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Nuclear polyhedrosis virus as a biological control agent for Malacosoma americanum (Lepidoptera: Lasiocampidae).
Progar-RA; Rinella-MJ; Fekedulegn-D; Butler-L
J Appl Entomol 2010 Sep; 134(8):641-646
In addition to damaging trees, the eastern tent caterpillar is implicated in early fetal loss and late-term abortion in horses. In a field study, we evaluated the potential biological control of the caterpillar using eastern tent caterpillar nuclear polyhedrosis virus (ETNPV), a naturally occurring virus that is nearly species-specific. Egg masses were hatched and second instar larvae were fed virus-inoculated foliage to propagate the virus in vivo. Then, a viral pesticide was formulated at concentrations of 104, 106 and 108 polyhedral inclusion bodies per ml. The pesticide was applied to foliage on which second, third and fourth instar caterpillars were feeding. When the majority of surviving larvae reached the sixth instar, colonies were collected and the surviving caterpillars counted. Mean numbers of surviving caterpillars per treatment were compared via 95% bootstrap confidence intervals. The data indicate second instar caterpillars were highly susceptible to the virus, but only at the highest concentration tested. Third instar caterpillars were also somewhat susceptible to high virus concentrations, while fourth instar caterpillars were fairly resistant. Our data provide the strongest evidence to date that ETNPV can be propagated, harvested and refined for formulation as a biological control agent for eastern tent caterpillar. Its use on this insect may be merited in circumstances where landowners and managers need to protect trees and horses.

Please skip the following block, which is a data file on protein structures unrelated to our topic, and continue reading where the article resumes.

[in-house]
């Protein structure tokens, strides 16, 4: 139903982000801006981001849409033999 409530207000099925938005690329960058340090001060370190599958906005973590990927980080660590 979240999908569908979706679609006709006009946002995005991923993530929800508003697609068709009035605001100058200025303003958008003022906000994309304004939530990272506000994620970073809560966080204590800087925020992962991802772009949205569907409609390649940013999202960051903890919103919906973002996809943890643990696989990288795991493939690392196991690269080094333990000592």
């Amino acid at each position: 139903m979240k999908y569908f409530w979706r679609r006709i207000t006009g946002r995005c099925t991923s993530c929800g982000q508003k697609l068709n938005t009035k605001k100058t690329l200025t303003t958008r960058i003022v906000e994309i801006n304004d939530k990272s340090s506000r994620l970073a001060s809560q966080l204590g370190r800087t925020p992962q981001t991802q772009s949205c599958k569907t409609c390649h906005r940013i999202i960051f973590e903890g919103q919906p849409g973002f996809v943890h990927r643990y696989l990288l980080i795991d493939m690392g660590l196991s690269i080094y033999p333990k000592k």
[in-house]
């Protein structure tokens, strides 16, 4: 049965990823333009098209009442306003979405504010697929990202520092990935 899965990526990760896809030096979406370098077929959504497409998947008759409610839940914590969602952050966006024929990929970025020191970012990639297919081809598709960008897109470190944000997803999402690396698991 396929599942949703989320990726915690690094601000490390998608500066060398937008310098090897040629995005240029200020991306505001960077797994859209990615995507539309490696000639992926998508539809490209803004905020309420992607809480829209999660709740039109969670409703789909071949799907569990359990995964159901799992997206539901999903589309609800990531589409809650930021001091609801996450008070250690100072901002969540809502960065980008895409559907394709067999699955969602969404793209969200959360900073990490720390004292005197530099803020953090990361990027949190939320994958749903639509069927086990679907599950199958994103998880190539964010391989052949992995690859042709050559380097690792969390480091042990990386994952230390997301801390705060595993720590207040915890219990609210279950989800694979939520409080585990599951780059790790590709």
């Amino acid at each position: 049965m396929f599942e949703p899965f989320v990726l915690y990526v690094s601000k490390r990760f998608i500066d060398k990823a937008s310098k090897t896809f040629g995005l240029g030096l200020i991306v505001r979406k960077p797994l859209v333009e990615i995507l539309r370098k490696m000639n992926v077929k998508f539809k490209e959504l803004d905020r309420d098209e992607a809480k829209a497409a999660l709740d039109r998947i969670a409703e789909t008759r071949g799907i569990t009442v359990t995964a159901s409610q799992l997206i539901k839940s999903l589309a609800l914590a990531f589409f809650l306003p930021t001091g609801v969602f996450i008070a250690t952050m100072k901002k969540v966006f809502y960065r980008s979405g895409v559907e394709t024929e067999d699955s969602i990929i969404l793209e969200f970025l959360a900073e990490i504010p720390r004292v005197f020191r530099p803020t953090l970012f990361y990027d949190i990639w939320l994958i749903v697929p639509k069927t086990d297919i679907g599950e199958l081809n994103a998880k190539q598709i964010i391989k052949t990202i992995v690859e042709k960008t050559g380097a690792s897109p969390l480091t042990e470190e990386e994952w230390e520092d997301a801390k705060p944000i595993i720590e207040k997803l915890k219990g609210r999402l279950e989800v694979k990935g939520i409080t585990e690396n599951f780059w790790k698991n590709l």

Viral-diseases; Viral-infections; Pesticides; Insecticides; Author Keywords: Malacosoma americanum; tent caterpillar; viral pesticide
M. J. Rinella, USDA/ ARS, 243 Fort Keogh Rd, Miles City, MT 59301, USA
Issue of Publication
Journal of Applied Entomology